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Gagal Ginjal Kronik

( Chronic Kidney Disease / CKD )

Dr. Bowo Widiasmoko SpPD


RS Bethesda / FK UKDW

Renal failure or kidney failure


Describes a medical condition in which the kidneys fail to
adequately filter toxins and waste products from the blood.
The two forms are
acute (acute kidney injury)
chronic (chronic kidney disease)
Described as a decrease in the glomerular filtration rate.
Biochemically, renal failure is typically detected by an
elevated serum creatinine level.

Kidney Functions

Clasification
Renal failure can be divided into two categories:
acute kidney injury
chronic kidney disease.
The type of renal failure is determined by the trend in the
serum creatinine.
Other factors which may help differentiate acute kidney injury
from chronic kidney disease include anemia and the kidney
size on ultrasound. Chronic kidney disease generally leads to
anemia and small kidney size.

Acute-on-chronic renal failure


Acute kidney injuries can be present on top of chronic kidney
disease, a condition called acute-on-chronic renal failure (AoCRF).
The acute part of AoCRF may be reversible, and the goal of
treatment, as with AKI, is to return the patient to baseline renal
function, typically measured by serum creatinine.
Like AKI, AoCRF can be difficult to distinguish from chronic
kidney disease if the patient has not been monitored by a physician
and no baseline (i.e., past) blood work is available for comparison.

Symptoms
Symptoms can vary from person to person.
Someone in early stage kidney disease may not feel sick or
notice symptoms as they occur.
When kidneys fail to filter properly, waste accumulates in the
blood and the body, a condition called azotemia.
If the disease progresses, symptoms become noticeable (if the
failure is of sufficient degree to cause symptoms).
Renal failure accompanied by noticeable symptoms is termed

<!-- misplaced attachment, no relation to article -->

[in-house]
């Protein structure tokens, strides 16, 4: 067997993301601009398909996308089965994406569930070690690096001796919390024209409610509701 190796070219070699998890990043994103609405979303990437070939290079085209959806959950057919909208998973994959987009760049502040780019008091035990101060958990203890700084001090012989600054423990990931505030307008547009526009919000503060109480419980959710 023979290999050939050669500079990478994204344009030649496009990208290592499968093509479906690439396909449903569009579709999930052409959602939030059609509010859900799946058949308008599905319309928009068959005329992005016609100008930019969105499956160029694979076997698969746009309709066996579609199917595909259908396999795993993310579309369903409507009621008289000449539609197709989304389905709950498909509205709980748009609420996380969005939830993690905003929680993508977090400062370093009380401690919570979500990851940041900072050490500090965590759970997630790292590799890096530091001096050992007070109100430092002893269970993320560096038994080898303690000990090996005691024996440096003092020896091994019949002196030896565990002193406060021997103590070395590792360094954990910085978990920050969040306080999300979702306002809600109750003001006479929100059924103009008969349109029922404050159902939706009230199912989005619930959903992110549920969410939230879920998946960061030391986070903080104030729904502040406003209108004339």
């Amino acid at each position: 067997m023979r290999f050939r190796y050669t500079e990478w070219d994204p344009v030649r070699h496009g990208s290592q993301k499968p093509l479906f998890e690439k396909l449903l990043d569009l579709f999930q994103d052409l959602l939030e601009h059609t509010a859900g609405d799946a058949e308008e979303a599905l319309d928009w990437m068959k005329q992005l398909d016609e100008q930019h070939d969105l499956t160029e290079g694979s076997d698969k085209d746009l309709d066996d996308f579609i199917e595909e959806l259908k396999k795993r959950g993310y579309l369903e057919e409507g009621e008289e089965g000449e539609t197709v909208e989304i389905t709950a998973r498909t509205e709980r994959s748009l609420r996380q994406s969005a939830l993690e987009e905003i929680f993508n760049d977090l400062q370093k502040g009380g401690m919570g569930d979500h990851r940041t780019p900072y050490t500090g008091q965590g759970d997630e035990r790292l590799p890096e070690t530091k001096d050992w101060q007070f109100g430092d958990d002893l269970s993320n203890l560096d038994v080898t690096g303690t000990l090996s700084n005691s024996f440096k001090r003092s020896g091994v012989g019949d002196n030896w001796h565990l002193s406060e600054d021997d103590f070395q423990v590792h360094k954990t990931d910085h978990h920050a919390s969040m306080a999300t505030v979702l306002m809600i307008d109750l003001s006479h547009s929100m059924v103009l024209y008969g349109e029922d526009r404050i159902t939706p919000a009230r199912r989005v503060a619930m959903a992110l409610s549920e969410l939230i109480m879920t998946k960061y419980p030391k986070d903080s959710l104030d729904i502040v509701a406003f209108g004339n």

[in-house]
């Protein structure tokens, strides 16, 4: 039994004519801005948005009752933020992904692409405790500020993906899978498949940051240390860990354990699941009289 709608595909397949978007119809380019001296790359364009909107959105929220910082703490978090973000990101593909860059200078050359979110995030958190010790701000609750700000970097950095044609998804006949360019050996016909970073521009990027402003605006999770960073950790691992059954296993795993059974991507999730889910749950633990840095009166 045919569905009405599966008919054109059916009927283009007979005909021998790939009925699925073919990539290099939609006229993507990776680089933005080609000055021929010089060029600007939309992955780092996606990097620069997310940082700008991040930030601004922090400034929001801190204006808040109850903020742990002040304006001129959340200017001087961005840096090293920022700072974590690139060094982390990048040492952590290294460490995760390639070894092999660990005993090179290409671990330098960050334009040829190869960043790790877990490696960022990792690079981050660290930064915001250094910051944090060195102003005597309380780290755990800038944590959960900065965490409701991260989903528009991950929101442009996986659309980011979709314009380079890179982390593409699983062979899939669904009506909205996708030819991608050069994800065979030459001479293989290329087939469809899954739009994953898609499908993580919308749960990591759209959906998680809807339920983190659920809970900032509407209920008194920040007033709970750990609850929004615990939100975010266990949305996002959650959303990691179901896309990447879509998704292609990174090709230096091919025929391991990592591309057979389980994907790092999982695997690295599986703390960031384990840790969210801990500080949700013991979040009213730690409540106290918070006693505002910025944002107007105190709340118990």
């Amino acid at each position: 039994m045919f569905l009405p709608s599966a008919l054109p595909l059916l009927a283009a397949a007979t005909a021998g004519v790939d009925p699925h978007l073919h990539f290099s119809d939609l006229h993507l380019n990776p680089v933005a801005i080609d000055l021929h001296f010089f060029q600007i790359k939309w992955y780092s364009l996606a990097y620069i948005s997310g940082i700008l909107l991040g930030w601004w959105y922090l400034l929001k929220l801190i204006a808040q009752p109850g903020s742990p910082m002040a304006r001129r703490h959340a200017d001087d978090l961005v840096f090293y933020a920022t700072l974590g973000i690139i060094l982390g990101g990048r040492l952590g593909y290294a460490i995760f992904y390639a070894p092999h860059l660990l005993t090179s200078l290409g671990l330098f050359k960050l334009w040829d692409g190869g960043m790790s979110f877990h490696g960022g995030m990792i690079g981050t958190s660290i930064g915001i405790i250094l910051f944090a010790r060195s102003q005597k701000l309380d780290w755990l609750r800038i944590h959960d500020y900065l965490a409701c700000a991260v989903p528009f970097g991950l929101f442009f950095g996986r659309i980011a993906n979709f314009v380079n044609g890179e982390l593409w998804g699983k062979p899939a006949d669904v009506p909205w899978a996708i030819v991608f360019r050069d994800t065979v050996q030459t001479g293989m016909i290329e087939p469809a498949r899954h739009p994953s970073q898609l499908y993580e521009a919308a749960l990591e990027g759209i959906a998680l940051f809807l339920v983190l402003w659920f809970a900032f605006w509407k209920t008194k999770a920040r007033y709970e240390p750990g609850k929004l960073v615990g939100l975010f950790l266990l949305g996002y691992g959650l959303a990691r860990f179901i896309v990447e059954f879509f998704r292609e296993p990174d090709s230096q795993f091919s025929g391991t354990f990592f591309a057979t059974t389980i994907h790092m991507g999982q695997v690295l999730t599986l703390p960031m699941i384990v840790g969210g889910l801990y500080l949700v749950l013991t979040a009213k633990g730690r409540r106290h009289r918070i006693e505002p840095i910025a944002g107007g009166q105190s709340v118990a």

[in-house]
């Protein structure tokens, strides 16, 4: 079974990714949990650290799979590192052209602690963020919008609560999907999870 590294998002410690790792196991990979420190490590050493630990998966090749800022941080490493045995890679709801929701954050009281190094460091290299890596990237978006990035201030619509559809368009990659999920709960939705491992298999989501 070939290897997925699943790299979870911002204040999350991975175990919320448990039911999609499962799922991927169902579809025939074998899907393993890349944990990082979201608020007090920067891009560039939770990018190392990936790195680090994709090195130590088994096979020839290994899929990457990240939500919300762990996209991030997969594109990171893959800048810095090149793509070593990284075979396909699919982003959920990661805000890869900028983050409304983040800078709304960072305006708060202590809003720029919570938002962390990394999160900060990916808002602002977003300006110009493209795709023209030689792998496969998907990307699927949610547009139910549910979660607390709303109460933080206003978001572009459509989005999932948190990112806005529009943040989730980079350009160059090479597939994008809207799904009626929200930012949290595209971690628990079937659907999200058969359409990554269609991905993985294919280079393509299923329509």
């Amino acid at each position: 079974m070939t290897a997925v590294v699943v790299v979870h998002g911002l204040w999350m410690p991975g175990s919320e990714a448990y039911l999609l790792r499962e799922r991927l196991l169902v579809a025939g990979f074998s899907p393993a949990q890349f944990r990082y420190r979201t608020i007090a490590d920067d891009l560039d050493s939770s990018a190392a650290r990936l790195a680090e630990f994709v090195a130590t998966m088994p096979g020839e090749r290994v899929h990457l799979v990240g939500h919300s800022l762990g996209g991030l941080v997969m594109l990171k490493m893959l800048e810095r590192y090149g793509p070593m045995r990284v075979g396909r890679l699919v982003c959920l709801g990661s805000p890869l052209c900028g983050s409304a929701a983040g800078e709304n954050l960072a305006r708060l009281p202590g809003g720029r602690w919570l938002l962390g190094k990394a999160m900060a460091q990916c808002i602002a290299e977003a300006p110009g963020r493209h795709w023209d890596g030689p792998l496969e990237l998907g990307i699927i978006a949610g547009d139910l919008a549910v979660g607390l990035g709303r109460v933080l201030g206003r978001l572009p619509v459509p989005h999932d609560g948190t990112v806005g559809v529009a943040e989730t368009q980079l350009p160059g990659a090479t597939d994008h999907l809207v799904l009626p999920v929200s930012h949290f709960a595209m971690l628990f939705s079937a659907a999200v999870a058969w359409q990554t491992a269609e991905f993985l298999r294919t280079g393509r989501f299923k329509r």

uraemia

High levels of urea in the blood, which can result in:

Vomiting and/or diarrhea, which may lead to dehydration


Nausea
Weight loss
Nocturnal urination
Foamy urine
More frequent urination, or in greater amounts than usual,
with pale urine
Less frequent urination, or in smaller amounts than usual,
with dark coloured urine
Blood in the urine
Pressure, or difficulty urinating

Chronic Kidney Disease


also known as chronic renal disease, is a
progressive loss in renal function over a period of
months or years.
The symptoms of worsening kidney function are
unspecific, and might include feeling generally
unwell and experiencing a reduced appetite.
Often, chronic kidney disease is diagnosed as a
result of screening of people known to be at risk of
kidney problems, (high blood pressure or diabetes)
Chronic kidney disease may also be identified when
it leads to one of its recognized complications, such
as cardiovascular disease, anemia or pericarditis

Chronic Kidney Disease


Signs and symptom
CKD is initially without specific symptoms and can only be detected
as an increase in serum creatinine or protein in the urine.
As the kidney function decreases:

blood pressure is increased due to fluid overload and production


of vasoactive hormones

Urea accumulates, leading to azotemia and ultimately uremia


(symptoms ranging from lethargy to pericarditis and
encephalopathy).

Chronic Kidney Disease


Signs and symptom

Potassium accumulates in the blood (known as


hyperkalemia potentially fatal cardiac arrhythmias)